LensWork Online: A Membership website with content, content, content and even more content in 2017!
Newest Content Complete Content Tablet Editions Extended Computer Editions Support www.lenswork.com

Here's a thought . . . (January 2020 Calendar View)

Short videos with snippets, fragments, morsels, and tidbits from Brooks' fertile (and sometimes swiss-cheesy) brain.

Usually just a minute or so.

Pretty much daily.

Always about photography and the art life.

 

January 2020

Sunday

Monday

Tuesday

Wednesday

Thursday

Friday

Saturday

 

 

 

    1

HT0302 - Look What I Can Do

Because photography is so technologically based, it's tempting to want to brag about out technological accomplishments. But artmaking is a completely different sort of thing.

    2

HT0303 - Object Themes vs Idea Themes

In Asia, I accumulated  roughly 50 object themes. Great! But now the hard part starts: What are the ideas that turn these objects into a meaningful project?

    3

HT0304 -  Little Routines

Establishing some simple and habitual routines can save us so much work on the back end. For example, sensor cleaning after each lens change; a new file folder at each new location;  an establishing shot before diving in. 

    4

HT0305 - Chopstick Photography

A chicken has to be cut up to be eaten. Where does that take place — in the kitchen by the cook, or at the table by the person eating it? A large group of photographs needs the same decision. How is the work divided into consumable chunks?

    5

HT0306 - Your Exotic Home Location

Where you live is an exotic location — for someone. It can be for us, too, if we can train ourselves to let go of the ordinariness of our perceptions.

    6

HT0307 - Combining the Unrelated

Roger von Oech's book "A Whack on the Side of the Head" and the thought experiment to associate to unrelated ideas. Bernhardt's famous nude and that box, Weston's nudes in the dunes come to mind.

    7

HT0308 - A New Habit

Recently, I started a new habit that has quickly become one of my favorite moments of the day: morning coffee with a photo book.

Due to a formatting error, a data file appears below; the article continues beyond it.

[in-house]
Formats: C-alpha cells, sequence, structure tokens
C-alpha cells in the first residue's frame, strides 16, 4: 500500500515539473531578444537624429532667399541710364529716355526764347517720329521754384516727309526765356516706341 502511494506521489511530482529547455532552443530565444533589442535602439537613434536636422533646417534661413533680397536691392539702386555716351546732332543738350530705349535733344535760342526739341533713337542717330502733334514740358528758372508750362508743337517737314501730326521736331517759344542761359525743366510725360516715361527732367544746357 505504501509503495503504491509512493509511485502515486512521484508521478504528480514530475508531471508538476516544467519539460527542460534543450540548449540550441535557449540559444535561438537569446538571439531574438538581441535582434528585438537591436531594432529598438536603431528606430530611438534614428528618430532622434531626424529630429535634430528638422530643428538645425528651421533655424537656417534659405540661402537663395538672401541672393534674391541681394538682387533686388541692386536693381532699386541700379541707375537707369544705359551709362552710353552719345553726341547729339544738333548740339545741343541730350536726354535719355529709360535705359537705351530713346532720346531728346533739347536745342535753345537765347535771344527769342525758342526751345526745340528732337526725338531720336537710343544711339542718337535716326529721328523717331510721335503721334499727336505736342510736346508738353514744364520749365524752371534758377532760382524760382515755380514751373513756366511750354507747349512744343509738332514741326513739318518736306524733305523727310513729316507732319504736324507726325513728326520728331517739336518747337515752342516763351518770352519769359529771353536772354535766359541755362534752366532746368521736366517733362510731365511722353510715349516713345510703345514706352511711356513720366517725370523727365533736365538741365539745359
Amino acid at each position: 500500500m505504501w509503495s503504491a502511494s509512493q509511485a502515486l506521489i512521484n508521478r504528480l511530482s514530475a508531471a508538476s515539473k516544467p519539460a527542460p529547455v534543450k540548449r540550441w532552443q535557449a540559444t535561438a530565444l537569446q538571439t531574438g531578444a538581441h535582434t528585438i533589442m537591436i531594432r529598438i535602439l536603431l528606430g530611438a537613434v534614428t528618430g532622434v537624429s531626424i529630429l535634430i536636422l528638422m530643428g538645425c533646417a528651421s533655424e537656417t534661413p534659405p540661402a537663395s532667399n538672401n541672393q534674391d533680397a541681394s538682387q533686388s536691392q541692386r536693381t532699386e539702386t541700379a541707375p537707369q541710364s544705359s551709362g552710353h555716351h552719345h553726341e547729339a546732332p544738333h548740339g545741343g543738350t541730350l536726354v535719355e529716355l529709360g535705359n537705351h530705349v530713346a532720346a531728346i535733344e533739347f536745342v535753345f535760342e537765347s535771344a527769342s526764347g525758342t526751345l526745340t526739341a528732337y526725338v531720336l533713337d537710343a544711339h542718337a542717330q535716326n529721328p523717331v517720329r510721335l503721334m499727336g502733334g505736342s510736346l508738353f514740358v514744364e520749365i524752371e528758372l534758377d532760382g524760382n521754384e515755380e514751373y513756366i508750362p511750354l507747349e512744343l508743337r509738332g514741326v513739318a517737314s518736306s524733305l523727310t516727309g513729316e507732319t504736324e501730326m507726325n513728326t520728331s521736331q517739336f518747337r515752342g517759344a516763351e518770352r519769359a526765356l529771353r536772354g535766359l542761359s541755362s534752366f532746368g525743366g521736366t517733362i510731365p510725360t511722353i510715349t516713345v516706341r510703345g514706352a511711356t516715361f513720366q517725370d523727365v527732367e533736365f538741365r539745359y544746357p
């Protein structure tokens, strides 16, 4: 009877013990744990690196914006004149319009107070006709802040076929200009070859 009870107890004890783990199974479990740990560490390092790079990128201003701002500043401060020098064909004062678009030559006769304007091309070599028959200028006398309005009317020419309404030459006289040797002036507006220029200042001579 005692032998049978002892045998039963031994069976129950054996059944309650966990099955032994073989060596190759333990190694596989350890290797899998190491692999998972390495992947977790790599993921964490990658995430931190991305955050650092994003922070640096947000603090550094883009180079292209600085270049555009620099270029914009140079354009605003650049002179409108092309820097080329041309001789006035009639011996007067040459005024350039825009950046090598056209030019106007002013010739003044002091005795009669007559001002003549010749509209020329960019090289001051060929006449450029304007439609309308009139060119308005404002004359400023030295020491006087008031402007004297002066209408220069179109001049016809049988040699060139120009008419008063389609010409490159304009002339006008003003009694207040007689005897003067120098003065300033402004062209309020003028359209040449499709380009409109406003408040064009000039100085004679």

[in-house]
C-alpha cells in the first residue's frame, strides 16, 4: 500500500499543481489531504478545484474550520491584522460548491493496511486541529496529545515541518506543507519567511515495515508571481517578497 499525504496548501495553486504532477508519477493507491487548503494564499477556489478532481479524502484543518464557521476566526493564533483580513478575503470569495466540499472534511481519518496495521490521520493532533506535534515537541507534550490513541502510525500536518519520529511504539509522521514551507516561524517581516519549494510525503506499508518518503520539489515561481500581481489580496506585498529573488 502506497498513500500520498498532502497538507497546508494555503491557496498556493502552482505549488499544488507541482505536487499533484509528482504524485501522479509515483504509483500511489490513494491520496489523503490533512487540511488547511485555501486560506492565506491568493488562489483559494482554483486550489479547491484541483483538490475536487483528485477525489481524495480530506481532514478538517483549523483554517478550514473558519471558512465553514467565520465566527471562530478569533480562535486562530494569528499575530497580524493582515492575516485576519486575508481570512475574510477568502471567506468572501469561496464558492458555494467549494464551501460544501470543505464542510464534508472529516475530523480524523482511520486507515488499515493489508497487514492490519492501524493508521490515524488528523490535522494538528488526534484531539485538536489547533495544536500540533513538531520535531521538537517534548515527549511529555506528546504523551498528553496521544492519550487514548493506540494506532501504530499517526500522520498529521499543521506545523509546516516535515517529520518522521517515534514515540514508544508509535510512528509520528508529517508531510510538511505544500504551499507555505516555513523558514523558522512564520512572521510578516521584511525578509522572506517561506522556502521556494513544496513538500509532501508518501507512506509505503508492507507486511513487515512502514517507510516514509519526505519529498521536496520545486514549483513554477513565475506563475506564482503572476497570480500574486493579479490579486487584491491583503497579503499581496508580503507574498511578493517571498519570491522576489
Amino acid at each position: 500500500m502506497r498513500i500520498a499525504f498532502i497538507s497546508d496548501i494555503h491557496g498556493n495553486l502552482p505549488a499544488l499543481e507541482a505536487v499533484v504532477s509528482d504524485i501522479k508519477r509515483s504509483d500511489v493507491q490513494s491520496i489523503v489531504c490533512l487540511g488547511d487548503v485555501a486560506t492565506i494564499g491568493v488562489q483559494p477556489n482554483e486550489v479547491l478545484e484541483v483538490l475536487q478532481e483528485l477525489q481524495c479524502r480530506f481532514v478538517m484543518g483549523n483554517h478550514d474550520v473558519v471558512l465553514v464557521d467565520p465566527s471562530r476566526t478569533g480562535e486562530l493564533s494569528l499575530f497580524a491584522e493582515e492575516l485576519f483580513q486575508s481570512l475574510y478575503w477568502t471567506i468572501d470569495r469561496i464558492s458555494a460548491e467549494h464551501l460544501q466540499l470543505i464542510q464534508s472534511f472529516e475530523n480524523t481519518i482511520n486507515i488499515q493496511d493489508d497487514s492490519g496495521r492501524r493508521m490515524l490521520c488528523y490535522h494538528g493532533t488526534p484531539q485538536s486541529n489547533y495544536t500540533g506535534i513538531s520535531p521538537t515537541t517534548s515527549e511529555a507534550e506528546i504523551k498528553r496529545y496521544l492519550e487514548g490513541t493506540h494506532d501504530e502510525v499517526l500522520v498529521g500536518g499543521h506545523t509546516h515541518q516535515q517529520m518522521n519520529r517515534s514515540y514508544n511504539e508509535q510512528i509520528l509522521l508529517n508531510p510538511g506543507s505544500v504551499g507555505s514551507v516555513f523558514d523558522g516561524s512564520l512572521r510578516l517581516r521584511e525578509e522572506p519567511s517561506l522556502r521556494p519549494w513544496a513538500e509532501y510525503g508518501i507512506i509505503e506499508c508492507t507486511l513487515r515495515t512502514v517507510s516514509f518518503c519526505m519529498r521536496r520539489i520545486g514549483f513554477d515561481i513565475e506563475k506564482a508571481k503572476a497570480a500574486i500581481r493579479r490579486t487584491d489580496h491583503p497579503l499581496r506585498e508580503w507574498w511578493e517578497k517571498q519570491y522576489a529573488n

8

HT0309 - A Billion Dollars

How would your photographic and creative life change if you had a billion dollars at your disposal? Seriously, as a thought experiment, try to answer this question.

    9

HT0310 - The Art Spirit

A book by Robert Henri. For my money, the best book on the art life ever written. Buy it, read it, you'll be rewarded for doing so.

  10

HT0311 - Traveling Light

How much gear do you need? Perhaps the better question is how little gear can you pare down to?

  11

HT0312 - The Other Gallery in Your Head

We all have a mental gallery in which we can remember the famous photographs like Migrant Mother and Yosemite, Face of Halfdome. But what are the non-famous images that exist in your mental gallery? Is there anything in common? Why do you remember those?

  12

HT0313 - 100  Aspects of the Moon

Not every print in Yoshitoshi's 100 Aspects of the Moon includes the moon. In fact, 11 of them do not include the image of the moon. So what was the true subject?

  13

HT0314 - One Place Deeply

A strategy that is well worth experimenting with can be seen in the work of a couple of LensWork alumni. Marty Knapp's new book, One Place Deeply, and Doug Ethridge's videos 27 Mornings in Winter.

  14

HT0315 - Placement

In transcribing some of my old cassette recordings to MP3 files, one thing that has become incredibly obvious is the quality-determining factor of microphone placement. This true for video and still photography, too.

  15

HT0316 - Getting Closer

I can't remember any photos that I've ruined by getting too close to the subject. On the other hand, I have lots of examples where I lost an image because I was too far away.

  16

HT0317 - Applause

When an audience applauds, are they acknowledging the performance of the moment, or is there something deeper signified by their appreciation?